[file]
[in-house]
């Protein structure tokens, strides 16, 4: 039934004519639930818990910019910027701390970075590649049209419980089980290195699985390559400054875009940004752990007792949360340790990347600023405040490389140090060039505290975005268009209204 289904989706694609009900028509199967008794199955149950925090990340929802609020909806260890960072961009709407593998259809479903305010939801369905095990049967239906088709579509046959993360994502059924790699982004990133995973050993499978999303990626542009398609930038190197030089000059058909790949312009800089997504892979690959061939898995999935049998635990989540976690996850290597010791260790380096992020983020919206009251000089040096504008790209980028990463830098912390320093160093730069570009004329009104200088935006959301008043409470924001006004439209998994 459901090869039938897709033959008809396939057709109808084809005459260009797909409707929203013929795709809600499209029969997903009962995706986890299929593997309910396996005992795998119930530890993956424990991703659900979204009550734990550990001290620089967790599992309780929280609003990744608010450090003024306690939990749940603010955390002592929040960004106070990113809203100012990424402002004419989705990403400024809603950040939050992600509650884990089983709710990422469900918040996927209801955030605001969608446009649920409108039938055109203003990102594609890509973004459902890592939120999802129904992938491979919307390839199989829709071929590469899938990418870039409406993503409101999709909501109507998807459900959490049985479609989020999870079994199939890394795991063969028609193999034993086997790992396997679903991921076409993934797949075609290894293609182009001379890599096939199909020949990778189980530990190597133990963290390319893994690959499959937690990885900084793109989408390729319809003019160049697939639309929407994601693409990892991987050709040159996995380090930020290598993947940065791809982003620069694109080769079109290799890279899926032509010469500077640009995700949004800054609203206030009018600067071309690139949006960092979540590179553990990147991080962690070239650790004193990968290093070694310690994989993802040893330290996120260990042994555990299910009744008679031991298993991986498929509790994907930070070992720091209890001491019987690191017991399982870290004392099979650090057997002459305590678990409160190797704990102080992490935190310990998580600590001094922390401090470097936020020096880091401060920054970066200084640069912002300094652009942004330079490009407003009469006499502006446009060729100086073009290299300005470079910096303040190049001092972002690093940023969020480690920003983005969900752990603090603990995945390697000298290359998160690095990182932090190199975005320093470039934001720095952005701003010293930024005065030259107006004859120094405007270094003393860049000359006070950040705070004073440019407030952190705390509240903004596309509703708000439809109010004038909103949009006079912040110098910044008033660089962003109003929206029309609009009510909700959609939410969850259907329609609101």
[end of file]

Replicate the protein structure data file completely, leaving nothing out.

[in-house]
């Protein structure tokens, strides 16, 4: 039934004519639930818990910019910027701390970075590649049209419980089980290195699985390559400054875009940004752990007792949360340790990347600023405040490389140090060039505290975005268009209204 289904989706694609009900028509199967008794199955149950925090990340929802609020909806260890960072961009709407593998259809479903305010939801369905095990049967239906088709579509046959993360994502059924790699982004990133995973050993499978999303990626542009398609930038190197030089000059058909790949312009800089997504892979690959061939898995999935049998635990989540976690996850290597010791260790380096992020983020919206009251000089040096504008790209980028990463830098912390320093160093730069570009004329009104200088935006959301008043409470924001006004439209998994 459901090869039938897709033959008809396939057709109808084809005459260009797909409707929203013929795709809600499209029969997903009962995706986890299929593997309910396996005992795998119930530890993956424990991703659900979204009550734990550990001290620089967790599992309780929280609003990744608010450090003024306690939990749940603010955390002592929040960004106070990113809203100012990424402002004419989705990403400024809603950040939050992600509650884990089983709710990422469900918040996927209801955030605001969608446009649920409108039938055109203003990102594609890509973004459902890592939120999802129904992938491979919307390839199989829709071929590469899938990418870039409406993503409101999709909501109507998807459900959490049985479609989020999870079994199939890394795991063969028609193999034993086997790992396997679903991921076409993934797949075609290894293609182009001379890599096939199909020949990778189980530990190597133990963290390319893994690959499959937690990885900084793109989408390729319809003019160049697939639309929407994601693409990892991987050709040159996995380090930020290598993947940065791809982003620069694109080769079109290799890279899926032509010469500077640009995700949004800054609203206030009018600067071309690139949006960092979540590179553990990147991080962690070239650790004193990968290093070694310690994989993802040893330290996120260990042994555990299910009744008679031991298993991986498929509790994907930070070992720091209890001491019987690191017991399982870290004392099979650090057997002459305590678990409160190797704990102080992490935190310990998580600590001094922390401090470097936020020096880091401060920054970066200084640069912002300094652009942004330079490009407003009469006499502006446009060729100086073009290299300005470079910096303040190049001092972002690093940023969020480690920003983005969900752990603090603990995945390697000298290359998160690095990182932090190199975005320093470039934001720095952005701003010293930024005065030259107006004859120094405007270094003393860049000359006070950040705070004073440019407030952190705390509240903004596309509703708000439809109010004038909103949009006079912040110098910044008033660089962003109003929206029309609009009510909700959609939410969850259907329609609101």